Mexican food has been in the U.S. way before Taco Bell and Chipotle became popular.
Today, Mexican food is a significant part of the American diet. Tacos, nachos, burritos, and guacamole are just some of the Mexican staples that Americans love to eat.
With the popularity of Mexican food among Americans, you can’t go too far without seeing at least one Mexican restaurant chain or a healthy food franchise business.
The introduction of tortilla in the U.S:
The tortilla is a central component of Mexican cuisine. It’s used in many different dishes like quesadillas, burritos, tacos, tostadas, nachos, and eaten as an accompaniment to soups, stews, and grilled meats. But how did tortillas become so popular in the U.S.?
It all started with a Mexican immigrant named ConcepciÃ³n “Concha” Sanchez. Concha and her husband, Abundio, migrated to the U.S. in 1912 as the Mexican Revolution started. However, they worked several jobs in Kansas and Texas before opening their grocery store in the 1920s.
However, the Great Depression forced Concha and Abundio to close their grocery store. To continue supporting their family, Concha opened a tortilleria and began selling tortillas and tamales in her locale.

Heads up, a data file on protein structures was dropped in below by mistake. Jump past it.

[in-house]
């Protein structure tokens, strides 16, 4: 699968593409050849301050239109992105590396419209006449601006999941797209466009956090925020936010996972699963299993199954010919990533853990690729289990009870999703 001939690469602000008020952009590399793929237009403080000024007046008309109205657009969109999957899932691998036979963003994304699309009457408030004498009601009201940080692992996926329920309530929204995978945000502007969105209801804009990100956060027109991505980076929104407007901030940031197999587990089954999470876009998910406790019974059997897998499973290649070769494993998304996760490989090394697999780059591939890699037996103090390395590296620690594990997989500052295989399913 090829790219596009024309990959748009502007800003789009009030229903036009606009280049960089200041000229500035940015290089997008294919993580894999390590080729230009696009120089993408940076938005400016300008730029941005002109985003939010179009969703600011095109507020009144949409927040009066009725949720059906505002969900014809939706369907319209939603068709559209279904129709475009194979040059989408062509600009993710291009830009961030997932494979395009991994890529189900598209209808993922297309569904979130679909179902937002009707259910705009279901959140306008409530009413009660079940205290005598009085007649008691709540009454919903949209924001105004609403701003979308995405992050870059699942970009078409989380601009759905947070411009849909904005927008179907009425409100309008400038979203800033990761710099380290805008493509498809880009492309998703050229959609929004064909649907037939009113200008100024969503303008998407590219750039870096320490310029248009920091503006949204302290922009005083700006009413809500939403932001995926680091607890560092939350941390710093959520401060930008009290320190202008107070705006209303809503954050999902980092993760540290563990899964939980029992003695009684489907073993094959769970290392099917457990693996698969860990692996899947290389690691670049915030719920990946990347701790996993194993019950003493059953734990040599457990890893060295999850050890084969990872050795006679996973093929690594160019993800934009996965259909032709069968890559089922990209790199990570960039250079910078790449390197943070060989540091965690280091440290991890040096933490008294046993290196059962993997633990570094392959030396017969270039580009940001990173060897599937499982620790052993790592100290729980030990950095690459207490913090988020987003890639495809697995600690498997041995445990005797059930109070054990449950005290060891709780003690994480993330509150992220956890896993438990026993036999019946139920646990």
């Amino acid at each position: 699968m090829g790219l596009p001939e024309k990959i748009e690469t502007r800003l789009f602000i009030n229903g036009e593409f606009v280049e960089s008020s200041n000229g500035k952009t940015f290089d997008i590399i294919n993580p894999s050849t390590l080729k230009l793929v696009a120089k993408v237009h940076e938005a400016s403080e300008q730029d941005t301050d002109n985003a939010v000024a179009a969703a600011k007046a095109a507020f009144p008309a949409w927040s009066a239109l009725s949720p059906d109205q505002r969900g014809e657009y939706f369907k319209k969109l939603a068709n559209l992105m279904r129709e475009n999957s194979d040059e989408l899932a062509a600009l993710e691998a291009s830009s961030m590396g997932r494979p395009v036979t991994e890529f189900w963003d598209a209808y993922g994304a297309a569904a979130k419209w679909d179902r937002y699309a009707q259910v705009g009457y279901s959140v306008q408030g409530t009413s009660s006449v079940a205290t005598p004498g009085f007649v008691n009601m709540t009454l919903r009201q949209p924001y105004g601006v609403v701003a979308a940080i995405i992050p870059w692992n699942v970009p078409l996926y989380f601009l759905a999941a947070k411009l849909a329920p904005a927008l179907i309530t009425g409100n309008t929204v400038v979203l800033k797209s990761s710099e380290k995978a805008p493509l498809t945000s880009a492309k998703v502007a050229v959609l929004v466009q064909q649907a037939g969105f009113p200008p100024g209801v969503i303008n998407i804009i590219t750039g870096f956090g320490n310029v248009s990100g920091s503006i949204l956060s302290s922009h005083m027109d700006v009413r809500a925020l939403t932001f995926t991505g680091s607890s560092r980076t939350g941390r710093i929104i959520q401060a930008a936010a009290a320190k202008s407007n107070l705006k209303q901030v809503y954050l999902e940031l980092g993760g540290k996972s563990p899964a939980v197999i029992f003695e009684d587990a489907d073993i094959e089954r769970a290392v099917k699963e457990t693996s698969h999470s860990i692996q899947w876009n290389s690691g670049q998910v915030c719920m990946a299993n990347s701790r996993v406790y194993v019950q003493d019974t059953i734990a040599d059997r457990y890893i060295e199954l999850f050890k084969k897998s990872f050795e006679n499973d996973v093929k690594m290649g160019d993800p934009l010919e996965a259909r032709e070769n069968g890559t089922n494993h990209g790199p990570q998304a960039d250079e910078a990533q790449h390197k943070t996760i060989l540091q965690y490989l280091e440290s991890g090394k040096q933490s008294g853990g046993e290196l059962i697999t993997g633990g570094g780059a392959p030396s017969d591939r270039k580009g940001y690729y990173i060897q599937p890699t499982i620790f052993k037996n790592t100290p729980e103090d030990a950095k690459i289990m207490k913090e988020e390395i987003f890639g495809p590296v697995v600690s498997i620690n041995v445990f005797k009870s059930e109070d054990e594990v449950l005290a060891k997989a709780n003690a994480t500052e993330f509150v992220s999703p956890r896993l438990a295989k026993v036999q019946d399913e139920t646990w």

The influx of Mexican restaurants:
Similar to how other foreign cuisines entered the U.S., it was through immigration. Mexican immigrants began opening traditional Mexican restaurants to serve their cultural dishes. And even though Mexican cuisine is very different from what Americans knew then, they loved this new food and embraced it.
The oldest Mexican restaurant in the U.S. is the El Charro Cafe. Established in 1922 in Tucson, Arizona, the El Charro Cafe started with hand-crafted recipes that have been passed down from generation to generation. The establishment is also known as ‘The House of Chimichanga,’ with the founder Tia Monica Flin having invented it accidentally when she dropped burro into the hot oil.
The invention of Tex-Mex cuisine accompanied the boom of Mexican restaurants in the U.S. Since Texas was near Mexico, the fusion of cuisines was inevitable. As a result, we now have recipes that combine Texan and Mexican cooking, with time-tested dishes like chili con carne, steak fajitas, cheese enchiladas, and refried beans.
Today, we have hundreds of thousands of Mexican restaurants scattered all over the U.S., not including chain restaurants like Baja Fresh and Taco Bell. In the grocery stores, you can easily find Mexican ingredients like nacho chips, tortilla, chilies, and beans.
Mexican staples in restaurants:
Even for non-Mexican restaurants, you can find Mexican-inspired dishes on the menu or at least Tex-Mex ones. Here are some Mexican staples that you can find in many restaurants:
- Chips and salsa
- Carne asada
Mexican food has been around for much longer than you may have originally thought. Even so, it’s not too late to get into the trend. You can try making new recipes and creating fusions with different cuisines, or stick to the traditional recipes to honor authenticity. Either way, you’re not going to run out of customers who are craving for some good Mexican food.
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